St. John Lateran

In our last article, we tried to answer the question, “what is a Papal Basilica?” We will now investigate a very important Papal Basilica. Here is a hint as to its identity: it is the Cathedral of the Pope and the Diocese of Rome. In every Diocese, there is a special church which is called the Cathedral because it has in it the cathedra (latin for “chair”) of the Bishop. Each Cathedral, therefore, is associated in a special way with the Bishop of that Diocese; it is like his headquarters. As well, the Cathedral is a special sign of unity for the Diocese. People often assume that the Pope’s Cathedral is St. Peter’s since he spends much of his time there. In fact, the Pope’s Cathedral is St. John Lateran. Because it is the Cathedral of the the Diocese of Rome, this Basilica is sometimes called the “mother church” of all the world.
Photo: Livioandronico2013 - Own work, CC BY-SA 4.0
The land on which St. John Lateran sits was given by Constantine to the Pope (probably Pope Miltiades) in the year 313. The building that we see today, which is the end result of many renovations over the years, is truly impressive. What perhaps strikes me most about this building are the enormous statues of the Apostles that flank the two sides of the nave. As a visitor walks through the Basilica, these imposing statues, which were created in the 18th century, make quite an impression. If you were to take a tour of the Basilica, a question often asked is, “which St. John is the Basilica named after?” The group is then usually divided as to whether it is named after St. John the Baptist or St. John the Evangelist. In fact, it is a bit of a trick question. The original and primary patron of the Basilica is “Christ the Saviour”.  Hundreds of years later, in the 10th century, the Basilica was also dedicated to St. John the Baptist. Then, in the 12th century, the Basilica was dedicated to St. John the Evangelist. Therefore, the main patron of the Basilica is Jesus and its two other co-patrons are St. John the Baptist and St. John the Evangelist.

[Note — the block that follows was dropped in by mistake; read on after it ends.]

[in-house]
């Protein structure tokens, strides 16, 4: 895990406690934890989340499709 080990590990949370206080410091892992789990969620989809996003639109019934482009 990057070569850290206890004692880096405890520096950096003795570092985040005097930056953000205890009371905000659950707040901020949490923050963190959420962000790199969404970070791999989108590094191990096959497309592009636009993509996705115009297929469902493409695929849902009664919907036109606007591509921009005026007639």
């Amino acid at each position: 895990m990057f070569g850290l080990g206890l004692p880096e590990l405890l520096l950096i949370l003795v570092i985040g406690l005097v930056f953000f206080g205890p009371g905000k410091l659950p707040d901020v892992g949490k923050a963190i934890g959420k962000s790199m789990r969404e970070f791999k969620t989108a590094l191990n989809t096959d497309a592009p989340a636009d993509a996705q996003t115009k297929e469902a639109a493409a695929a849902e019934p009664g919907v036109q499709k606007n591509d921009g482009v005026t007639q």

From the year 313, every Pope lived beside the Basilica in the Lateran Palace until Pope Clement V transferred the Papacy to Avignon in 1307. While the Popes were in Avignon, two fires greatly damaged the Basilica and the Palace. When Pope Gregory XI finally moved back from Avignon to Rome in 1377, the Lateran Palace was deemed to run-down to live in. Instead, the Popes lived for a time at St. Mary in Trastevere and then at St. Mary Major. After some years, the Papal Palace beside St. Peter’s was constructed and it became the official residence of the Popes. Pope Francis changed this practice as he chose to live in Domus Sanctae Marthae, the Vatican guesthouse located a few hundred meters from the Papal Palace.

On November 9th, the entire Church celebrates the Feast of the Dedication of St. John Lateran.